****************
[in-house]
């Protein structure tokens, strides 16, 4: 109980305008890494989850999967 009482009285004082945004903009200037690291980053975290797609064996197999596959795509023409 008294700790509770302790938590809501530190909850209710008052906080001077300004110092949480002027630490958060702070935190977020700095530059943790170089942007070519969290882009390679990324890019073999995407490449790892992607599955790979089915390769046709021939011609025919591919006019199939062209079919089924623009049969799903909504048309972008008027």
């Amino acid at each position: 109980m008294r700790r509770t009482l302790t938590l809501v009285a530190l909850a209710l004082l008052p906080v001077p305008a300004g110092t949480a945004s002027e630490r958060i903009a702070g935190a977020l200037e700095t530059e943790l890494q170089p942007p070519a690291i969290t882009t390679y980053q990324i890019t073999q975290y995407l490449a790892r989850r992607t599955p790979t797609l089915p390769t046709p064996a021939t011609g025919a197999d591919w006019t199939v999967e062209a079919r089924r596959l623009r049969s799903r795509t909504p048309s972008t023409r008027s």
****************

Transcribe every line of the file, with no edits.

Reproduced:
[in-house]
């Protein structure tokens, strides 16, 4: 109980305008890494989850999967 009482009285004082945004903009200037690291980053975290797609064996197999596959795509023409 008294700790509770302790938590809501530190909850209710008052906080001077300004110092949480002027630490958060702070935190977020700095530059943790170089942007070519969290882009390679990324890019073999995407490449790892992607599955790979089915390769046709021939011609025919591919006019199939062209079919089924623009049969799903909504048309972008008027």
């Amino acid at each position: 109980m008294r700790r509770t009482l302790t938590l809501v009285a530190l909850a209710l004082l008052p906080v001077p305008a300004g110092t949480a945004s002027e630490r958060i903009a702070g935190a977020l200037e700095t530059e943790l890494q170089p942007p070519a690291i969290t882009t390679y980053q990324i890019t073999q975290y995407l490449a790892r989850r992607t599955p790979t797609l089915p390769t046709p064996a021939t011609g025919a197999d591919w006019t199939v999967e062209a079919r089924r596959l623009r049969s799903r795509t909504p048309s972008t023409r008027s």